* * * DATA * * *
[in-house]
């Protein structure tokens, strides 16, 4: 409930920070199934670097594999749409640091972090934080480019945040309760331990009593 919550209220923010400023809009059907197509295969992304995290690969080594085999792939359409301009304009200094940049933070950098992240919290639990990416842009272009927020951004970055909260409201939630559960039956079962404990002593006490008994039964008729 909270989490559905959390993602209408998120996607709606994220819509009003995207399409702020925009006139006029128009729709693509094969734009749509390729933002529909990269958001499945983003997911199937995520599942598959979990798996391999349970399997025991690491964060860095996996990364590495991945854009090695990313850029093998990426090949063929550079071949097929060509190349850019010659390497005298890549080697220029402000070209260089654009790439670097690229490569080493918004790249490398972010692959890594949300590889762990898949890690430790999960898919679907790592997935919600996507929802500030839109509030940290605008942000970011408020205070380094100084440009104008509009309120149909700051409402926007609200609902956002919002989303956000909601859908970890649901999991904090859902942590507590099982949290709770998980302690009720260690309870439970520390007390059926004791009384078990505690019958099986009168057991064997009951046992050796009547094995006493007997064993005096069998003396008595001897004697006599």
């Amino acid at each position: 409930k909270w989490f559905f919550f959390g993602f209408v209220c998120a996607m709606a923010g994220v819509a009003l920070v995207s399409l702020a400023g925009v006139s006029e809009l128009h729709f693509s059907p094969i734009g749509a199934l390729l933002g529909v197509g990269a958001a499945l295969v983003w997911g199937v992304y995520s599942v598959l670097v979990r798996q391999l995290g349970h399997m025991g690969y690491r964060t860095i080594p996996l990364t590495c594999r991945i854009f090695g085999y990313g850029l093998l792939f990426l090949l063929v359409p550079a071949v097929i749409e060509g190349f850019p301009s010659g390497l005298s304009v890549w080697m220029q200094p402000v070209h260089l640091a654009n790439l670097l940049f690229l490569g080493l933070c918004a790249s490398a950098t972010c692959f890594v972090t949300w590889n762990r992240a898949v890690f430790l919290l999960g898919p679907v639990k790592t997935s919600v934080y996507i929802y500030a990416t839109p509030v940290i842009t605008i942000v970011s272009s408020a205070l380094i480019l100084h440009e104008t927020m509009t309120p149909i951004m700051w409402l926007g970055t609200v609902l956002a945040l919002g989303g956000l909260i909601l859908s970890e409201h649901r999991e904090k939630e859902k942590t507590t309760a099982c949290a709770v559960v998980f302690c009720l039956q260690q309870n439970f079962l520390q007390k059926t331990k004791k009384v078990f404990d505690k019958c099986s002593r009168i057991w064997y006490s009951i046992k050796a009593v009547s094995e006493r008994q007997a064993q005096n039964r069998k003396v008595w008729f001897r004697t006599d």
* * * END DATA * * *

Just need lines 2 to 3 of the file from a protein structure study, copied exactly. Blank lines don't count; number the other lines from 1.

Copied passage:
């Protein structure tokens, strides 16, 4: 409930920070199934670097594999749409640091972090934080480019945040309760331990009593 919550209220923010400023809009059907197509295969992304995290690969080594085999792939359409301009304009200094940049933070950098992240919290639990990416842009272009927020951004970055909260409201939630559960039956079962404990002593006490008994039964008729 909270989490559905959390993602209408998120996607709606994220819509009003995207399409702020925009006139006029128009729709693509094969734009749509390729933002529909990269958001499945983003997911199937995520599942598959979990798996391999349970399997025991690491964060860095996996990364590495991945854009090695990313850029093998990426090949063929550079071949097929060509190349850019010659390497005298890549080697220029402000070209260089654009790439670097690229490569080493918004790249490398972010692959890594949300590889762990898949890690430790999960898919679907790592997935919600996507929802500030839109509030940290605008942000970011408020205070380094100084440009104008509009309120149909700051409402926007609200609902956002919002989303956000909601859908970890649901999991904090859902942590507590099982949290709770998980302690009720260690309870439970520390007390059926004791009384078990505690019958099986009168057991064997009951046992050796009547094995006493007997064993005096069998003396008595001897004697006599």
């Amino acid at each position: 409930k909270w989490f559905f919550f959390g993602f209408v209220c998120a996607m709606a923010g994220v819509a009003l920070v995207s399409l702020a400023g925009v006139s006029e809009l128009h729709f693509s059907p094969i734009g749509a199934l390729l933002g529909v197509g990269a958001a499945l295969v983003w997911g199937v992304y995520s599942v598959l670097v979990r798996q391999l995290g349970h399997m025991g690969y690491r964060t860095i080594p996996l990364t590495c594999r991945i854009f090695g085999y990313g850029l093998l792939f990426l090949l063929v359409p550079a071949v097929i749409e060509g190349f850019p301009s010659g390497l005298s304009v890549w080697m220029q200094p402000v070209h260089l640091a654009n790439l670097l940049f690229l490569g080493l933070c918004a790249s490398a950098t972010c692959f890594v972090t949300w590889n762990r992240a898949v890690f430790l919290l999960g898919p679907v639990k790592t997935s919600v934080y996507i929802y500030a990416t839109p509030v940290i842009t605008i942000v970011s272009s408020a205070l380094i480019l100084h440009e104008t927020m509009t309120p149909i951004m700051w409402l926007g970055t609200v609902l956002a945040l919002g989303g956000l909260i909601l859908s970890e409201h649901r999991e904090k939630e859902k942590t507590t309760a099982c949290a709770v559960v998980f302690c009720l039956q260690q309870n439970f079962l520390q007390k059926t331990k004791k009384v078990f404990d505690k019958c099986s002593r009168i057991w064997y006490s009951i046992k050796a009593v009547s094995e006493r008994q007997a064993q005096n039964r069998k003396v008595w008729f001897r004697t006599d």